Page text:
Trading in the scale for a focus on healthy habits can improve your physical and emotional health. It can also be liberating. Not just from an emotional standpoint, but from a culinary one as well. Healthy eating eliminates the “diet” mentality that demands deprivation or lists of “forbidden foods.” For vegans, it’s pretty simple: Have at least two to three servings of legumes every day, load up on fruits and veggies, choose mostly whole grains, include small servings of nuts in your menus, and use added fats in small amounts to enhance flavor and texture. When you’re eating whole plant foods most of the time, there is room in your menu for healthy treats like JL’s Cinnamon Walnut Banana Bread (recipe below).
The other components of a healthy lifestyle – exercise and stress management – are every bit as important as food. Both reduce chronic disease risk, take the edge off depression, and protect against cognitive decline with aging.
Be an Intuitive Eater
I’m a multi-tasker and a workaholic, which means I eat many (okay – most) meals at my computer. And if I’m stuck on a project and feeling frustrated, bored, or stressed, I might grab a quick snack without stopping to determine whether I’m actually hungry (or maybe without especially caring). Lately, I’ve been trying to change that through mindful eating, also called intuitive eating.
Mindful eating strips away distractions and helps you assess physical hunger, and then respond to it in a healthy way. That is, you eat when you are hungry, and stop when you are full. When you eat mindfully, you also pay attention to the experience of eating by really tasting food, enjoying it, and taking breaks to assess satiety. It sounds simple, but try it and you’ll see how dramatically it can change your relationship with food. (If you’re a member of the Our Hen House flock, don’t miss my bonus tips for which foods help you feel satisfied, and can prevent overeating.)
Mindful eating can curb overeating while enhancing your enjoyment of food, and it can even reduce binge-eating. It can give you a much better understanding of where your weight should be and help you maintain that weight.
Celebrate Your Veganism
Some people get skinny when they go vegan and others don’t. If you’re thinking of veganism as a weight loss diet, it may not live up to those expectations. This doesn’t diminish veganism in any way. A vegan diet is a personal expression of compassion and purpose – with some nice added health benefits. You don’t have to be any particular size to reap its rewards.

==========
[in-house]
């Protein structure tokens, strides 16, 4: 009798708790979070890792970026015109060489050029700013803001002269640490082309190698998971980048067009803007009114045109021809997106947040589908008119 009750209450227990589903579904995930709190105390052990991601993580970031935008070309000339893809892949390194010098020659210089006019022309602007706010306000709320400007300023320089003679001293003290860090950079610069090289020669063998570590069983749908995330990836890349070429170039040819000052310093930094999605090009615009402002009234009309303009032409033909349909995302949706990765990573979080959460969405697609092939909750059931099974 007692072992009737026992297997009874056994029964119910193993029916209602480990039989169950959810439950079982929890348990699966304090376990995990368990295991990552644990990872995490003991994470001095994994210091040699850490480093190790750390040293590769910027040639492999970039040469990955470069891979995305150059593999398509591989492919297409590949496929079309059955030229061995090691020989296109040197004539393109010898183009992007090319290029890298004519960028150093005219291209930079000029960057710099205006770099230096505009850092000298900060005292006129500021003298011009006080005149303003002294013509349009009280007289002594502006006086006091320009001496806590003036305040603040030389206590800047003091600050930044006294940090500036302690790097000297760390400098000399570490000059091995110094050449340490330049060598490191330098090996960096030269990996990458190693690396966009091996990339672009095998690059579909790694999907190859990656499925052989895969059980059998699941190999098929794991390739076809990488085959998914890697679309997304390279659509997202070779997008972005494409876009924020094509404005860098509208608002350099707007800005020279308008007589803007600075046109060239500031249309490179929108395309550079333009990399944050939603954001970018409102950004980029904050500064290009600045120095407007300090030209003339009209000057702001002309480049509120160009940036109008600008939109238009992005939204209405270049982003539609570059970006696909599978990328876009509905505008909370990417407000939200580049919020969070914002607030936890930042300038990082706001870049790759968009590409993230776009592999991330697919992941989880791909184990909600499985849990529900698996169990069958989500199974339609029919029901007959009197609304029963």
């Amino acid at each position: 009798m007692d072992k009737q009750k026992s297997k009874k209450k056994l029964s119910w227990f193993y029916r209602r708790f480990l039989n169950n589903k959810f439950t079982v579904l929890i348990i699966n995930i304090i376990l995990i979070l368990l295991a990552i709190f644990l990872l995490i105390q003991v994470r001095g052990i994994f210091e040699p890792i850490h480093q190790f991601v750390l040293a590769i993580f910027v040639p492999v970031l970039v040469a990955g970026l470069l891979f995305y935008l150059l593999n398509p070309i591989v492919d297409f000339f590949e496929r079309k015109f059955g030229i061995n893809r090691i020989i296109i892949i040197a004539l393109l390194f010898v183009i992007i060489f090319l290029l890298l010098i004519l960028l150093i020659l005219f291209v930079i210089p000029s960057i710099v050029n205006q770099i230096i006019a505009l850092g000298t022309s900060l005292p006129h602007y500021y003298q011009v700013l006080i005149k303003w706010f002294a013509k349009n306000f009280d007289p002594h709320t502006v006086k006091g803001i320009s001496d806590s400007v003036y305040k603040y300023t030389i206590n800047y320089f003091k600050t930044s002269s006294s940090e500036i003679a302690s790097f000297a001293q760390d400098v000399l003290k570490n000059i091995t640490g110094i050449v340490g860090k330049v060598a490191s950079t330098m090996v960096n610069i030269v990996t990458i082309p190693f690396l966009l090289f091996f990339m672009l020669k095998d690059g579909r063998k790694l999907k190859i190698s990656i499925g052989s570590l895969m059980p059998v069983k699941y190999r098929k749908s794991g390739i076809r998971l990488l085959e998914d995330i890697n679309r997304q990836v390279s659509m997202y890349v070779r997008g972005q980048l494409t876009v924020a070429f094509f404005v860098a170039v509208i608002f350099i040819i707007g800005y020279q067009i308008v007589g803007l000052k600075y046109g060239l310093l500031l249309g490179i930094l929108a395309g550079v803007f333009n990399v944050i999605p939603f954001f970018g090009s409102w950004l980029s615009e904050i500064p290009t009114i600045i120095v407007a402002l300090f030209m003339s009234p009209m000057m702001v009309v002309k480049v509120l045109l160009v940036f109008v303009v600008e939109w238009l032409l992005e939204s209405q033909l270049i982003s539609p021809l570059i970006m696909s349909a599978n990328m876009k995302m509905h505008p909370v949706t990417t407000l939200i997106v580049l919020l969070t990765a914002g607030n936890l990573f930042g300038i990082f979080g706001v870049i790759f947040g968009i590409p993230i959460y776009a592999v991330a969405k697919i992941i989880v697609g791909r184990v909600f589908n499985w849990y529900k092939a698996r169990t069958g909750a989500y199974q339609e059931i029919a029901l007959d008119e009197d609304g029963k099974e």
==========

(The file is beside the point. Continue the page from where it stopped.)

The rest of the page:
In the end, you may or may not be able to get down to the weight that you believe will make you happy. What you can do is eat and live in a way that protects your health and that makes a world of difference for animals.
RECIPE: Vegan Cinnamon and Walnut Banana Bread
by JL Fields from JL goes Vegan
I spent most of my thirties, and early forties, jumping on the January diet bandwagon. A few years ago, about a year after going vegan, I discovered that my love of plant-based food was healthy, and that deprivation and over-exercising was not. I decided that rather than diet I would simply buy bigger clothes and learn to become comfortable in my own healthy, not-so-skinny skin. Gone are the days when I would say, “I don’t eat bread.”
Try this simple Cinnamon and Walnut Banana Bread recipe and enjoy it with a side of compassion…to yourself!
by JL Fields Ingredients Instructions YIELD: 1 LOAF
by JL Fields
YIELD: 1 LOAF
Virginia Messina, TheVeganRD.com, and JL Fields, JLgoesVegan.com, are co-authors of the forthcoming Vegan for Her: The Women’s Guide to Being Healthy and Fit on a Plant-Based Diet (Da Capo Press, July 2013). In Vegan for Her, nutritionist Ginny Messina tackles the issues pertinent to women who follow or who are considering a vegan diet, and JL Fields provides health-supportive recipes and tips for taking your veganism beyond the plate. With specific guidance on meeting women’s unique nutritional needs throughout the lifecycle and information about food choices that relate to many health concerns, Vegan for Her is a practical and realistic guide to making sure your plant-based diet is as healthy as it can be.